ACSPRI Conferences, RC33 Eighth International Conference on Social Science Methodology

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The analysis of positive and negative network ties: Conflict and cooperation in environmental governance

Garry Robins, Lorraine Bates, Philippa Pattison

Building: Law Building
Room: Breakout 5 - Law Building, Room 020
Date: 2012-07-12 01:30 PM – 03:00 PM
Last modified: 2011-12-02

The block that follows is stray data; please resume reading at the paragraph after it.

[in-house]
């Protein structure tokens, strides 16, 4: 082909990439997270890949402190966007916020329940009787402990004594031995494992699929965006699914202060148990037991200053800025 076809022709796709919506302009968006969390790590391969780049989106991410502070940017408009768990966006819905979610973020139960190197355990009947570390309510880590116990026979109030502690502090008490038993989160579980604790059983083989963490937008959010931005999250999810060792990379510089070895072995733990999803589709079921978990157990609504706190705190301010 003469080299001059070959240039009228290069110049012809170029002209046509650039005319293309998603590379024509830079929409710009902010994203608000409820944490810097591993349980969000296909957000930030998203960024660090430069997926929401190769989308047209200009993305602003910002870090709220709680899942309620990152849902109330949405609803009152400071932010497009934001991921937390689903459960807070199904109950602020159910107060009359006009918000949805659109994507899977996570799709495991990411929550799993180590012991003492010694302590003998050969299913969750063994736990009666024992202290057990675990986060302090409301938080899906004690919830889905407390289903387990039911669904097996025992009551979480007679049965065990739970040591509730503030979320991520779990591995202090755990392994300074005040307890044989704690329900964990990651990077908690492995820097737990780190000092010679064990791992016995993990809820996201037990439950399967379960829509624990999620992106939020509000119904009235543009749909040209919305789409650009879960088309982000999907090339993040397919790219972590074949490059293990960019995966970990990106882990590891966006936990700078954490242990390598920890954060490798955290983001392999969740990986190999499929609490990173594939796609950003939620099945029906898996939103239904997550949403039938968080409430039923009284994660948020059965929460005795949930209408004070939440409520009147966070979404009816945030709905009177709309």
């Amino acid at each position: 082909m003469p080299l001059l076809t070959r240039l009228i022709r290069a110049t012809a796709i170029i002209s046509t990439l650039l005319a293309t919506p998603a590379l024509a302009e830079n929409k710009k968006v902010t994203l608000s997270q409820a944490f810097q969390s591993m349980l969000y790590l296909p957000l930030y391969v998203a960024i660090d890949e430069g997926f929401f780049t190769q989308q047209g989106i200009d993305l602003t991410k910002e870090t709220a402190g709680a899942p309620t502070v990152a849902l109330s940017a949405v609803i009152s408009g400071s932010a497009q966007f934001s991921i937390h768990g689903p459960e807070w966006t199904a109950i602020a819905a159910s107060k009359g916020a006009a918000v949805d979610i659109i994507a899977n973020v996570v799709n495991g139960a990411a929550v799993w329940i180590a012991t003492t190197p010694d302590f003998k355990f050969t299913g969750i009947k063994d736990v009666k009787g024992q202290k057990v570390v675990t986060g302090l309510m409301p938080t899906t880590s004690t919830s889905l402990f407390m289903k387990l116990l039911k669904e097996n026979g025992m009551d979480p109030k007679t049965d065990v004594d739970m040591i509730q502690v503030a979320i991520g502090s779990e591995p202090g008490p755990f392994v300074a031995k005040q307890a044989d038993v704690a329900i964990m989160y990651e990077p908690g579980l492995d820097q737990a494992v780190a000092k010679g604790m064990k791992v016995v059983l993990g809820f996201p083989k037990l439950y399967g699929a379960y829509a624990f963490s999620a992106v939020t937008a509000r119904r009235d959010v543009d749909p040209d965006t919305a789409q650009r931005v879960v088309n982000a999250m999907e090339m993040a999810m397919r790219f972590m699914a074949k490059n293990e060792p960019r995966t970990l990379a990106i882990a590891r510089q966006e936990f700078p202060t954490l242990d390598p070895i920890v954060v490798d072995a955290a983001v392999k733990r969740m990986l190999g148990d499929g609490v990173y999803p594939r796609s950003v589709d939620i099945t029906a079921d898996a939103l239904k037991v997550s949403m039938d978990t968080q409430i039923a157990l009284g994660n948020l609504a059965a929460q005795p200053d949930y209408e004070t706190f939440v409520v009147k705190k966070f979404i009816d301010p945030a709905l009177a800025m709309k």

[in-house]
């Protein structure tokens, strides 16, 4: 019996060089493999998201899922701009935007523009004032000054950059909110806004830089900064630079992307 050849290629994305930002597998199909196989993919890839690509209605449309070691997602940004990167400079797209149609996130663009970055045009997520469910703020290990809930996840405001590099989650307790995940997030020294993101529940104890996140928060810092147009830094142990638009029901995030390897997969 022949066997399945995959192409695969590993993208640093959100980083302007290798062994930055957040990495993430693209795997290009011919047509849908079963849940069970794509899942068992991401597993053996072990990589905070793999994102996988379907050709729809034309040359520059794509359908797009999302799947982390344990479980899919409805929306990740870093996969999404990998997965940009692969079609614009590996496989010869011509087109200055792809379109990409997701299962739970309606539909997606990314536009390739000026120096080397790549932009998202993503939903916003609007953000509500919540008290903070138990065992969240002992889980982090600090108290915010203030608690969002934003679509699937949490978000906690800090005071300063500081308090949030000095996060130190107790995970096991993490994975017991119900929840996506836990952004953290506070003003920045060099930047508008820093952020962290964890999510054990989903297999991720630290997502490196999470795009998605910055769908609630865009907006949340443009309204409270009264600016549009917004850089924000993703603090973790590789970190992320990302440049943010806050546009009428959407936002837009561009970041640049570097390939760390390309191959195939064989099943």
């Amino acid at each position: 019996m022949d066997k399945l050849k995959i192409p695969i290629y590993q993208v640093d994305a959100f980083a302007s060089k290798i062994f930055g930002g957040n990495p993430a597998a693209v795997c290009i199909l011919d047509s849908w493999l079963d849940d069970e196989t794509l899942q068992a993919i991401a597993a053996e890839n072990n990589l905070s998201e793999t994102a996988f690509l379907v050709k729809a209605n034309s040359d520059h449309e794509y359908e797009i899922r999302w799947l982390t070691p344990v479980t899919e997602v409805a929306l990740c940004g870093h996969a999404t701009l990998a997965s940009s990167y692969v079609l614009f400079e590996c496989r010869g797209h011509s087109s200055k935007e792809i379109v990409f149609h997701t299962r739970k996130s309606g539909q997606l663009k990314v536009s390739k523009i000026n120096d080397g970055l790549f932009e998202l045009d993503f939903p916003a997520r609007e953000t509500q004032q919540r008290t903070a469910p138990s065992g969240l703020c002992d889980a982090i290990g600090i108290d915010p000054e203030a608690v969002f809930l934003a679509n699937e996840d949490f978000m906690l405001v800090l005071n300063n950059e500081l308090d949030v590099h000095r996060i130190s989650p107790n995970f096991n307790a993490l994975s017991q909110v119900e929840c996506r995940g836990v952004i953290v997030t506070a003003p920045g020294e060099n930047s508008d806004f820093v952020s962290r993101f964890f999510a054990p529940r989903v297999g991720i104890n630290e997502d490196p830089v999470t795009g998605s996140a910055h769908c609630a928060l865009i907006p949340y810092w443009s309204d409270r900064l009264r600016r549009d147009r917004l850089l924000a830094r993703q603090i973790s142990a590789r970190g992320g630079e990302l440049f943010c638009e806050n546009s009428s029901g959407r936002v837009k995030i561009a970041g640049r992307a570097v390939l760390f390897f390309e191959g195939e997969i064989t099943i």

In this paper, we illustrate how multivariate exponential random graph models can be applied to draw inferences about the interplay of positive and negative ties, in the context of an environmental governance network. Structural balance theory (Cartwright and Harary, 1956) is the classic social network treatment of positive and negative ties but presupposes that the two types of tie are mutually exclusive. Yet ambivalent relationships (ties that are both positive and negative) are considered in other disciplines. Bivariate exponential random graph models (ERGMs) for two types of directed tie can be used to infer the presence of social processes involving entrainment (i.e. the two types tend to occur together) or exchange (i.e. the two types tend to be reciprocated). Entrainment of positive and negative ties can take on particular theoretical meanings in different research domains. Drawing on an influential theory of the structure of effective network governance (Jones et al, 1997), we argue that for environmental governance systems entrainment and/or exchange of positive and negative ties may indicate a failure in shared macro-culture among the actors. As an empirical example, we use an ERGM to analyse a network governance system of the Swan River, Western Australia, since changed by legislation. The analysis shows that the preconditions for effective governance proposed by Jones et al (relational and structural embeddedness, shared macroculture) were seemingly absent. Our conclusions indicate the importance of understanding both positive and negative ties in the study of social structure and effective action.